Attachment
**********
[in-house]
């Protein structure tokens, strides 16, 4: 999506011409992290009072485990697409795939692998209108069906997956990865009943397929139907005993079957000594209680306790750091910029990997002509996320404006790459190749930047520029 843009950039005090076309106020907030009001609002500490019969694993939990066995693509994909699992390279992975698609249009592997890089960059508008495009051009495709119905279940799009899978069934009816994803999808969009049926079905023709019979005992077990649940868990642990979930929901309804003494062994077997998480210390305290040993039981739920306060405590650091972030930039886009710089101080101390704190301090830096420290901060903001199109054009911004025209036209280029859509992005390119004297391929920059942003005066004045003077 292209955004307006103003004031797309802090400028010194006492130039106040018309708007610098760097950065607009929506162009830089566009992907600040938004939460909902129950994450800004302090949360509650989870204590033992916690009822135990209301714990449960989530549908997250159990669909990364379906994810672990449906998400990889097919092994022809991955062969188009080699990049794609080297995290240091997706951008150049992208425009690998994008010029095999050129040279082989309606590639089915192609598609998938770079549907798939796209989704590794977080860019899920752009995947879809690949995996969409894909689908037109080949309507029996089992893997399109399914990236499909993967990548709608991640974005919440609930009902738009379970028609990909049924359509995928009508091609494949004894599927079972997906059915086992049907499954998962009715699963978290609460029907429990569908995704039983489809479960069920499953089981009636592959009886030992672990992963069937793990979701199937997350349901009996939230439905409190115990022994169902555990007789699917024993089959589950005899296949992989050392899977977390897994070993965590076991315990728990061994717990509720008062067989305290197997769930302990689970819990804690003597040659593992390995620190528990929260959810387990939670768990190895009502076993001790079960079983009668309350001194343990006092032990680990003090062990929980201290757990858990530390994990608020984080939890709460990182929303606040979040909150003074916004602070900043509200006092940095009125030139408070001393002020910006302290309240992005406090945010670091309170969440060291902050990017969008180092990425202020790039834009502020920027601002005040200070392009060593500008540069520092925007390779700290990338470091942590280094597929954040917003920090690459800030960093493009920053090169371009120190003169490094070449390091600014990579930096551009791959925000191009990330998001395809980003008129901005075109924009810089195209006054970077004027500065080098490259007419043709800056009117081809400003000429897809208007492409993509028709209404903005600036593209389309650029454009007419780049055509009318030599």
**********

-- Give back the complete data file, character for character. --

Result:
[in-house]
């Protein structure tokens, strides 16, 4: 999506011409992290009072485990697409795939692998209108069906997956990865009943397929139907005993079957000594209680306790750091910029990997002509996320404006790459190749930047520029 843009950039005090076309106020907030009001609002500490019969694993939990066995693509994909699992390279992975698609249009592997890089960059508008495009051009495709119905279940799009899978069934009816994803999808969009049926079905023709019979005992077990649940868990642990979930929901309804003494062994077997998480210390305290040993039981739920306060405590650091972030930039886009710089101080101390704190301090830096420290901060903001199109054009911004025209036209280029859509992005390119004297391929920059942003005066004045003077 292209955004307006103003004031797309802090400028010194006492130039106040018309708007610098760097950065607009929506162009830089566009992907600040938004939460909902129950994450800004302090949360509650989870204590033992916690009822135990209301714990449960989530549908997250159990669909990364379906994810672990449906998400990889097919092994022809991955062969188009080699990049794609080297995290240091997706951008150049992208425009690998994008010029095999050129040279082989309606590639089915192609598609998938770079549907798939796209989704590794977080860019899920752009995947879809690949995996969409894909689908037109080949309507029996089992893997399109399914990236499909993967990548709608991640974005919440609930009902738009379970028609990909049924359509995928009508091609494949004894599927079972997906059915086992049907499954998962009715699963978290609460029907429990569908995704039983489809479960069920499953089981009636592959009886030992672990992963069937793990979701199937997350349901009996939230439905409190115990022994169902555990007789699917024993089959589950005899296949992989050392899977977390897994070993965590076991315990728990061994717990509720008062067989305290197997769930302990689970819990804690003597040659593992390995620190528990929260959810387990939670768990190895009502076993001790079960079983009668309350001194343990006092032990680990003090062990929980201290757990858990530390994990608020984080939890709460990182929303606040979040909150003074916004602070900043509200006092940095009125030139408070001393002020910006302290309240992005406090945010670091309170969440060291902050990017969008180092990425202020790039834009502020920027601002005040200070392009060593500008540069520092925007390779700290990338470091942590280094597929954040917003920090690459800030960093493009920053090169371009120190003169490094070449390091600014990579930096551009791959925000191009990330998001395809980003008129901005075109924009810089195209006054970077004027500065080098490259007419043709800056009117081809400003000429897809208007492409993509028709209404903005600036593209389309650029454009007419780049055509009318030599």